- 22 Jun 2022 11:57 AM
Several of the musical, theatrical, literary and fine art programs require an intimate setting for a small audience, while others are real open-air festival-concerts with thousands present. Here's a quick guide to the main locations in the lovely Villany Wine Region, plus a video and list of performers this year.
Birth – 2008
The first, defining accident: in June of 2008 I recieved a phonecall: the 10 days in the Valley of Arts that have been already fully organized, would be cancelled due to the lack of funds. Our decision was to go against our bad luck and organise the festival anyway.
A festival of our very own. A festival taking place south of Pécs, in the beautiful Szársomlyó statue-park, and at its sorroundings. However small and humble it might be, we felt it was our sign to get started on our own path.
We managed to get a meager funding from Pécs, the then-current cultural capital of Europe, and the nearby villages also wanted to take part, and helped out- there was some income from the tickets, and from a sum of 40.000 Euro, we created a highly successful two and a half day long festival. It was tiny, but it was alive, and it was ours.
The choice of name (The Devil’s Cauldron) might be somewhat misleading; one might associate it with some heavy-metal festival, so we thought it best to shortly tell the story behind it:
One of our main locations is the forementioned statue-park, where this summer we had the Tiger Lillies performing, for example. This statue-park is originally a quarry, that is called by the locals „the devil ploughed mountain”.
This name is inherited from the legend in which the devil desperately wanted to get the most beautiful girl, Harka, but for that he would’ve had to plough the whole mountain top-to-bottom in just one night.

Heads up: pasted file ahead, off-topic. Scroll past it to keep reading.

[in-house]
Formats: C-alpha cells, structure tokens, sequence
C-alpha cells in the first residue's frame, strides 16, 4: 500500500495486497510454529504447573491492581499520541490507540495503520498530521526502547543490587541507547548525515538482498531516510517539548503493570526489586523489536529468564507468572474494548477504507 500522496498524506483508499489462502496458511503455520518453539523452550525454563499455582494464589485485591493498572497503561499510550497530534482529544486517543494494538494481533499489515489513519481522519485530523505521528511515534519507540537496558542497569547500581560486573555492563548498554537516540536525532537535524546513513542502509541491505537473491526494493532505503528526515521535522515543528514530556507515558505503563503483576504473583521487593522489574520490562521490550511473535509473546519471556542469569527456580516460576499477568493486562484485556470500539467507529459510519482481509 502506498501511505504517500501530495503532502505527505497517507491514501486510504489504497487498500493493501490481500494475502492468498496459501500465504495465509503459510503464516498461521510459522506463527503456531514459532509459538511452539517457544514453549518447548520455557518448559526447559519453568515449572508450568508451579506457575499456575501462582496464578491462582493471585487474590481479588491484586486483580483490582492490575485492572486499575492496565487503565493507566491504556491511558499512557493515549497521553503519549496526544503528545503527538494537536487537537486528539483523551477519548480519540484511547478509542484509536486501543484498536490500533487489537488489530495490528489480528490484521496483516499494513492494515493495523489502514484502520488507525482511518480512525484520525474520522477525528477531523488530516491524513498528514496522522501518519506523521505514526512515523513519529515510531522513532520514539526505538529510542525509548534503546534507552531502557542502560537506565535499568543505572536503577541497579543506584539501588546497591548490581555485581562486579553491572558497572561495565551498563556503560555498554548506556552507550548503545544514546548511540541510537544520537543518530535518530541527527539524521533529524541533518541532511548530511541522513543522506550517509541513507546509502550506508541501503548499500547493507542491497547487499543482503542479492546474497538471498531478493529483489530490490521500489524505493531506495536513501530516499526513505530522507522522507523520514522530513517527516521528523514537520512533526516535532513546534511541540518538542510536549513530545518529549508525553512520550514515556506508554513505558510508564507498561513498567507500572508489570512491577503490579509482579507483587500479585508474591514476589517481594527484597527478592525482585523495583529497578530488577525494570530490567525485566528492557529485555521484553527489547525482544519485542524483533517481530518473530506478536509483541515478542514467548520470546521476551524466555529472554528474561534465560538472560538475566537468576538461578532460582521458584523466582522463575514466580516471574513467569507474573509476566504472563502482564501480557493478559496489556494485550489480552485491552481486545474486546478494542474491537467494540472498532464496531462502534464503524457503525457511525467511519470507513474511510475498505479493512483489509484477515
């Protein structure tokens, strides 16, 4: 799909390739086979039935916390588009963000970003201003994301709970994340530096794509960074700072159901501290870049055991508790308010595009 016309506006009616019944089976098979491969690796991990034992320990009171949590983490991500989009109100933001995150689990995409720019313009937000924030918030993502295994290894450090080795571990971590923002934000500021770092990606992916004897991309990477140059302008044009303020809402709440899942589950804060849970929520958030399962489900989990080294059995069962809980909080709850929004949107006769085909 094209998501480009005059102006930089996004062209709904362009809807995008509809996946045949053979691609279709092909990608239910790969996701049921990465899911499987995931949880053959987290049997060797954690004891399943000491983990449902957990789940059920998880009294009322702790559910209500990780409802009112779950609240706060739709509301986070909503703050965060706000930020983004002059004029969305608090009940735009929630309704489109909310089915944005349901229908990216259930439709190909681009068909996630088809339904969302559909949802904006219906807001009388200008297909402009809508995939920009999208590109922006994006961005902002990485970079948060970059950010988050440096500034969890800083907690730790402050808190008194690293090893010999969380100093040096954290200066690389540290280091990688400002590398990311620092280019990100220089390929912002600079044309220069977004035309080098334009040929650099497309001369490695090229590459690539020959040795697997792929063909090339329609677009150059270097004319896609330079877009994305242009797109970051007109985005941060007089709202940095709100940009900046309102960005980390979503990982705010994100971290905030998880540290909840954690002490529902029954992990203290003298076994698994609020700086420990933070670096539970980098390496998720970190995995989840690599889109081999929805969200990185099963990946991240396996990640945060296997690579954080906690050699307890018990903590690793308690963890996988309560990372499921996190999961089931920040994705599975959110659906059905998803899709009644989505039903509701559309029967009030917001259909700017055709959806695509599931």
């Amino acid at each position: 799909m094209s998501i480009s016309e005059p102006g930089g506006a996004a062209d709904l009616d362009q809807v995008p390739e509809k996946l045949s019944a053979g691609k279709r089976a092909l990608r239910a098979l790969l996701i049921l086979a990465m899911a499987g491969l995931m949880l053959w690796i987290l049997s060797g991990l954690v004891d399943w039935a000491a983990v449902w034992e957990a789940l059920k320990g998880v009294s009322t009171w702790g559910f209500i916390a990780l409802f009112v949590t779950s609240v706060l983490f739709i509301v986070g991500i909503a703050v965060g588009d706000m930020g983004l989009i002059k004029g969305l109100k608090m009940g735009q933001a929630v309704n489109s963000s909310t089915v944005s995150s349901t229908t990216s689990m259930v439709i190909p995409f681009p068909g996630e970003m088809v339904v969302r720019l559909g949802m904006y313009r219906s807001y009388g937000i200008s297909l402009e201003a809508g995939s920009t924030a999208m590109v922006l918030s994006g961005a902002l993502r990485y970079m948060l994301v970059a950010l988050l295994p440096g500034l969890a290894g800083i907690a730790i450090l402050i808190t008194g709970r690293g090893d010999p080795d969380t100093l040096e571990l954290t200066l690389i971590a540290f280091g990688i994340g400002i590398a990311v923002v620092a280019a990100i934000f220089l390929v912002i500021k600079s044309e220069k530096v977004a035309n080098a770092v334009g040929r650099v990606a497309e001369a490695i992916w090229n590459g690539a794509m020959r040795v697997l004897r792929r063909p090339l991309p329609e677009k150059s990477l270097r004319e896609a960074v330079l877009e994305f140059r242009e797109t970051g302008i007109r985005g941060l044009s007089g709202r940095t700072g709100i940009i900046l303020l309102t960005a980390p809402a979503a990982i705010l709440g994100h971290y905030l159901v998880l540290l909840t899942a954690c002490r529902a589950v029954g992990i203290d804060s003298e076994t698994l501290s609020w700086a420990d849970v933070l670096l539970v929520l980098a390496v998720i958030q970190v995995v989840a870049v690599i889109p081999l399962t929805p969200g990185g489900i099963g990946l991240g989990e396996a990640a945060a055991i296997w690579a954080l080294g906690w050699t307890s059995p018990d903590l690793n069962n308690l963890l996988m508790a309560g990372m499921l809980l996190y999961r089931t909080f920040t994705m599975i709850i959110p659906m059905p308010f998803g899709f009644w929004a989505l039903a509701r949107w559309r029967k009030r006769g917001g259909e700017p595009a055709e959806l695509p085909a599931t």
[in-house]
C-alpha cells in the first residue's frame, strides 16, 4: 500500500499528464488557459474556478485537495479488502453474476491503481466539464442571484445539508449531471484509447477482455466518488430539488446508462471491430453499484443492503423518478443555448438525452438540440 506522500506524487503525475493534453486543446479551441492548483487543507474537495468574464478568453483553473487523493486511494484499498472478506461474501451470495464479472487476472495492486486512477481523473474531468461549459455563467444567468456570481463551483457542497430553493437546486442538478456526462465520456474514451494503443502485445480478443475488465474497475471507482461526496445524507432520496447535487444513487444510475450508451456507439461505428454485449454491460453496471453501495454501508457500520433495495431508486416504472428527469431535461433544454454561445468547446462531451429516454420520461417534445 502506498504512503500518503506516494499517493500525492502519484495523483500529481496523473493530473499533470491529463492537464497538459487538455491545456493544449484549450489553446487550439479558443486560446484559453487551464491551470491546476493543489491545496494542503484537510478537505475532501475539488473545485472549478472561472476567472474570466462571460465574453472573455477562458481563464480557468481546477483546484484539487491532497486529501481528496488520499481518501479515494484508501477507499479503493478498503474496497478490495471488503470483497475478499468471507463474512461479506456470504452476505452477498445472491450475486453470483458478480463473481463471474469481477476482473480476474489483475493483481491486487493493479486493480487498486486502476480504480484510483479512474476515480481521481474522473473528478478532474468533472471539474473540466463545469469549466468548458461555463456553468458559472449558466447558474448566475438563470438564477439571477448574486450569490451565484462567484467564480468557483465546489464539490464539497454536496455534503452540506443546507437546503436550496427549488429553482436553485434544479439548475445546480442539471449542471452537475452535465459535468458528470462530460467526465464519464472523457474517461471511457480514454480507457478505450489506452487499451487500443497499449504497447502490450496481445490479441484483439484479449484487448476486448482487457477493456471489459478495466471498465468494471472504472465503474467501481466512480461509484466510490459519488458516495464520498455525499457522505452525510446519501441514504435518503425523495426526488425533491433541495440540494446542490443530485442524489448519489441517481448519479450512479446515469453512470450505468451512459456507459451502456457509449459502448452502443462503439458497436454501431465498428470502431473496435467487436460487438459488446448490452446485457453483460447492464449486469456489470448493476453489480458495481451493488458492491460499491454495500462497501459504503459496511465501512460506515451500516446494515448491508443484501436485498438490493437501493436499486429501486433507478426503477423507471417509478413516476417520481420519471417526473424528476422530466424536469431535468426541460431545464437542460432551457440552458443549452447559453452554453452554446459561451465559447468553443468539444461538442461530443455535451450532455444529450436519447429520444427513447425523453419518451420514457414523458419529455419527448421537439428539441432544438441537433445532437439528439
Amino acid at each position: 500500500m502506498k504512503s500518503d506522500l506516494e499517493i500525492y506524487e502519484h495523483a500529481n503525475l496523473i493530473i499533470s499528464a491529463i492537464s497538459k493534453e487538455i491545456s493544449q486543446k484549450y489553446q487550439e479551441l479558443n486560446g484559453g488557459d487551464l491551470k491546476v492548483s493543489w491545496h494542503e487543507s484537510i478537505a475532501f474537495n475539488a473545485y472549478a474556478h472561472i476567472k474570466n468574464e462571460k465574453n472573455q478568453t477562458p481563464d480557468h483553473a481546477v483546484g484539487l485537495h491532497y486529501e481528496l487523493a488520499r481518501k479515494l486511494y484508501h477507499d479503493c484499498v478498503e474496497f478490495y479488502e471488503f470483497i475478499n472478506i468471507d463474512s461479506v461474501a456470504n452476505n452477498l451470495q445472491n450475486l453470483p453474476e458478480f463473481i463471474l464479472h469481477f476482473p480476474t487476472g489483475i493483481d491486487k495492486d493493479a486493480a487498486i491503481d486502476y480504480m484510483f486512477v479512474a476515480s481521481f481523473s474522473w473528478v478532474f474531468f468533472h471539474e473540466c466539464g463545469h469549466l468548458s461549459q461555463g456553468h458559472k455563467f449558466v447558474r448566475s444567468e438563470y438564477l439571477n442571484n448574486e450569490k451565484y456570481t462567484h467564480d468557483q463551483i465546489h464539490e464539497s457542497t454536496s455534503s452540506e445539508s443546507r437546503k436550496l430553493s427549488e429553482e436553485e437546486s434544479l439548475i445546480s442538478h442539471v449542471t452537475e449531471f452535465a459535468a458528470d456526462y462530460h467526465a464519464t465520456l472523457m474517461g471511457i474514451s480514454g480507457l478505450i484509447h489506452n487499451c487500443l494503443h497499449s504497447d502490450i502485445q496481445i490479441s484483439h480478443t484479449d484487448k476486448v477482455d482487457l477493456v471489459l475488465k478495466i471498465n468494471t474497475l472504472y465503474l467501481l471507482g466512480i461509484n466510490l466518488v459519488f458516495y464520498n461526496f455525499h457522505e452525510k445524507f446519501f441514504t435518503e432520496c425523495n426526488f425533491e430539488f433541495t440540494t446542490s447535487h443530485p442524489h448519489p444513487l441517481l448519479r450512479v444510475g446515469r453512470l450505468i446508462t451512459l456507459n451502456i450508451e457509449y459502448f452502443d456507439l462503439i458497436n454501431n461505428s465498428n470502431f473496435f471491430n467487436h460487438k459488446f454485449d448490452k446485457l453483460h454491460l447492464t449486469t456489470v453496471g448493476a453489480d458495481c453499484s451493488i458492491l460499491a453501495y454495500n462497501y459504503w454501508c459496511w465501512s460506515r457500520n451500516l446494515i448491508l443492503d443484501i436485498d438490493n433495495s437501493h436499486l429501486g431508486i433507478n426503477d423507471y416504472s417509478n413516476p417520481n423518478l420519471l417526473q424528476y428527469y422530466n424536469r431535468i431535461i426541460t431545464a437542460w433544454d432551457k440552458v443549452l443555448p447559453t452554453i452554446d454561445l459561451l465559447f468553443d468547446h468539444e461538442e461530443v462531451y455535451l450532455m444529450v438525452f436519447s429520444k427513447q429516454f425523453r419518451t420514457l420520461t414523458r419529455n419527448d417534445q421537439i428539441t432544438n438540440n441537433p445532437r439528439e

To make a long story short, he didn’t quite finish it, he disappeared, leaving behind this beautiful quarry, where foreign and Hungarian sculptors have been working for decades now, leaving behind their works of art in the park.
One of the first things we did on the summer of 2008 was the election of our patrons. Formality, you might say – flourish. And that’s true. But by choosing (and of course winning over) our two patrons, we defined ourselves quite a bit. For example, we established how politics might never, from any side, enter this festival.
That wasn’t an easy decision, since politics is where funding usually comes from, but that is okay. It wasn’t easy, because choosing to operate under such names as Tamás Cseh, and Mari Törőcsik, two artists who are legends, masters, absolutes of the culture of Hungary, we believe we have a huge responsibility to live up to.
But they were also our pledge to never, ever let go of our ideals of diversity and quality for any financial or political power. Mari Törőcsik is one of the greatest actresses of all time, and Tamás Cseh, who passed away two years ago, exactly during the time of this festival, was a musician and has been a living legend since decades. An unbelievable artist and a wonderful person.